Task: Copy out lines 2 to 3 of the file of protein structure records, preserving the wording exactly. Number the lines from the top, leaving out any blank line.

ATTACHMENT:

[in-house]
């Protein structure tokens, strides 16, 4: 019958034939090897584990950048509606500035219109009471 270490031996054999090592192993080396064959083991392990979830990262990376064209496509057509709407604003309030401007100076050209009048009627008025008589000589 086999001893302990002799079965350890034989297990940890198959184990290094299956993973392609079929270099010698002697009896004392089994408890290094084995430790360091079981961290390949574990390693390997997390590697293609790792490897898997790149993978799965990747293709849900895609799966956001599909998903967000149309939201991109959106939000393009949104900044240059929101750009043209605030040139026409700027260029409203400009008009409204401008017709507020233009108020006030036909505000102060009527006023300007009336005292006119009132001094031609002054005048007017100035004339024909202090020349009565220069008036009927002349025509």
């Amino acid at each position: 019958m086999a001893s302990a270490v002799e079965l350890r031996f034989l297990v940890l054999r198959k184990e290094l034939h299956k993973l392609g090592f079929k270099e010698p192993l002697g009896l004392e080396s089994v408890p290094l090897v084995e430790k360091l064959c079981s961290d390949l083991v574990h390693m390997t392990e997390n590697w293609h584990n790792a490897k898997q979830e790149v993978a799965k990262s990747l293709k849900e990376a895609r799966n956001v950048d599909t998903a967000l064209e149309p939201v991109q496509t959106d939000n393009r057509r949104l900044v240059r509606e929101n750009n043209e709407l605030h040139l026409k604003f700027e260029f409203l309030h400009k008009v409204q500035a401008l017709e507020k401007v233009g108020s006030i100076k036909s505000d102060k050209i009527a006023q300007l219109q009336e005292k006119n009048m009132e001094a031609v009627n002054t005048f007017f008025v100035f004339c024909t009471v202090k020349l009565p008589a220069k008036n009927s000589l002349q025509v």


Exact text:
């Protein structure tokens, strides 16, 4: 019958034939090897584990950048509606500035219109009471 270490031996054999090592192993080396064959083991392990979830990262990376064209496509057509709407604003309030401007100076050209009048009627008025008589000589 086999001893302990002799079965350890034989297990940890198959184990290094299956993973392609079929270099010698002697009896004392089994408890290094084995430790360091079981961290390949574990390693390997997390590697293609790792490897898997790149993978799965990747293709849900895609799966956001599909998903967000149309939201991109959106939000393009949104900044240059929101750009043209605030040139026409700027260029409203400009008009409204401008017709507020233009108020006030036909505000102060009527006023300007009336005292006119009132001094031609002054005048007017100035004339024909202090020349009565220069008036009927002349025509």
């Amino acid at each position: 019958m086999a001893s302990a270490v002799e079965l350890r031996f034989l297990v940890l054999r198959k184990e290094l034939h299956k993973l392609g090592f079929k270099e010698p192993l002697g009896l004392e080396s089994v408890p290094l090897v084995e430790k360091l064959c079981s961290d390949l083991v574990h390693m390997t392990e997390n590697w293609h584990n790792a490897k898997q979830e790149v993978a799965k990262s990747l293709k849900e990376a895609r799966n956001v950048d599909t998903a967000l064209e149309p939201v991109q496509t959106d939000n393009r057509r949104l900044v240059r509606e929101n750009n043209e709407l605030h040139l026409k604003f700027e260029f409203l309030h400009k008009v409204q500035a401008l017709e507020k401007v233009g108020s006030i100076k036909s505000d102060k050209i009527a006023q300007l219109q009336e005292k006119n009048m009132e001094a031609v009627n002054t005048f007017f008025v100035f004339c024909t009471v202090k020349l009565p008589a220069k008036n009927s000589l002349q025509v």